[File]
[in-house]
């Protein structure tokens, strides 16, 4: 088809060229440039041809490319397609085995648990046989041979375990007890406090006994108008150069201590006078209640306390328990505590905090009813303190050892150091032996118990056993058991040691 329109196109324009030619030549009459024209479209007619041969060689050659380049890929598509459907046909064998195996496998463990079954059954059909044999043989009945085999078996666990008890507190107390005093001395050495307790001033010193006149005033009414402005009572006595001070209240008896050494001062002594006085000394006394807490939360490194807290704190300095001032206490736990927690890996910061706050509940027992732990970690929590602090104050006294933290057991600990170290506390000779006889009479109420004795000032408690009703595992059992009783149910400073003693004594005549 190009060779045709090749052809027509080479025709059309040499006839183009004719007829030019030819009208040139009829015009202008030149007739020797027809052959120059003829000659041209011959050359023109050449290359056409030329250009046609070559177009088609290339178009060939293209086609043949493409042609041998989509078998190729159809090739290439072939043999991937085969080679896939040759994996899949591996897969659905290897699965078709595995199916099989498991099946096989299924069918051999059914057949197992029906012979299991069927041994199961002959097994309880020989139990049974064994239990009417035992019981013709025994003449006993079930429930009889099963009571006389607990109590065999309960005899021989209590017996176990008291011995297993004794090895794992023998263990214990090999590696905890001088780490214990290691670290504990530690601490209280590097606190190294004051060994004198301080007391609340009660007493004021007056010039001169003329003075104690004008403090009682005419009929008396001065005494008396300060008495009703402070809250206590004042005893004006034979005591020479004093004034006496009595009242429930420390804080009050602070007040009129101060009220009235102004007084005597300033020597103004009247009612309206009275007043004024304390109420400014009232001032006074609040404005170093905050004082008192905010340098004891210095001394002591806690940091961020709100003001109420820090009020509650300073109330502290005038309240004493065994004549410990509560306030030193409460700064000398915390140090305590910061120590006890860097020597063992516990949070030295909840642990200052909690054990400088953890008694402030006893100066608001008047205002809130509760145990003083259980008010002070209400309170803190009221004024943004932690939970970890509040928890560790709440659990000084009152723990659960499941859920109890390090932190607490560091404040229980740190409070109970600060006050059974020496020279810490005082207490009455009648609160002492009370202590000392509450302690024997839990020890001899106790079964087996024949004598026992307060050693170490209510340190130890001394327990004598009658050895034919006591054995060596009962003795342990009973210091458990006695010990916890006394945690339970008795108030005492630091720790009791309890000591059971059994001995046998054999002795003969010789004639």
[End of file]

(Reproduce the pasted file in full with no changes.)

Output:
[in-house]
């Protein structure tokens, strides 16, 4: 088809060229440039041809490319397609085995648990046989041979375990007890406090006994108008150069201590006078209640306390328990505590905090009813303190050892150091032996118990056993058991040691 329109196109324009030619030549009459024209479209007619041969060689050659380049890929598509459907046909064998195996496998463990079954059954059909044999043989009945085999078996666990008890507190107390005093001395050495307790001033010193006149005033009414402005009572006595001070209240008896050494001062002594006085000394006394807490939360490194807290704190300095001032206490736990927690890996910061706050509940027992732990970690929590602090104050006294933290057991600990170290506390000779006889009479109420004795000032408690009703595992059992009783149910400073003693004594005549 190009060779045709090749052809027509080479025709059309040499006839183009004719007829030019030819009208040139009829015009202008030149007739020797027809052959120059003829000659041209011959050359023109050449290359056409030329250009046609070559177009088609290339178009060939293209086609043949493409042609041998989509078998190729159809090739290439072939043999991937085969080679896939040759994996899949591996897969659905290897699965078709595995199916099989498991099946096989299924069918051999059914057949197992029906012979299991069927041994199961002959097994309880020989139990049974064994239990009417035992019981013709025994003449006993079930429930009889099963009571006389607990109590065999309960005899021989209590017996176990008291011995297993004794090895794992023998263990214990090999590696905890001088780490214990290691670290504990530690601490209280590097606190190294004051060994004198301080007391609340009660007493004021007056010039001169003329003075104690004008403090009682005419009929008396001065005494008396300060008495009703402070809250206590004042005893004006034979005591020479004093004034006496009595009242429930420390804080009050602070007040009129101060009220009235102004007084005597300033020597103004009247009612309206009275007043004024304390109420400014009232001032006074609040404005170093905050004082008192905010340098004891210095001394002591806690940091961020709100003001109420820090009020509650300073109330502290005038309240004493065994004549410990509560306030030193409460700064000398915390140090305590910061120590006890860097020597063992516990949070030295909840642990200052909690054990400088953890008694402030006893100066608001008047205002809130509760145990003083259980008010002070209400309170803190009221004024943004932690939970970890509040928890560790709440659990000084009152723990659960499941859920109890390090932190607490560091404040229980740190409070109970600060006050059974020496020279810490005082207490009455009648609160002492009370202590000392509450302690024997839990020890001899106790079964087996024949004598026992307060050693170490209510340190130890001394327990004598009658050895034919006591054995060596009962003795342990009973210091458990006695010990916890006394945690339970008795108030005492630091720790009791309890000591059971059994001995046998054999002795003969010789004639």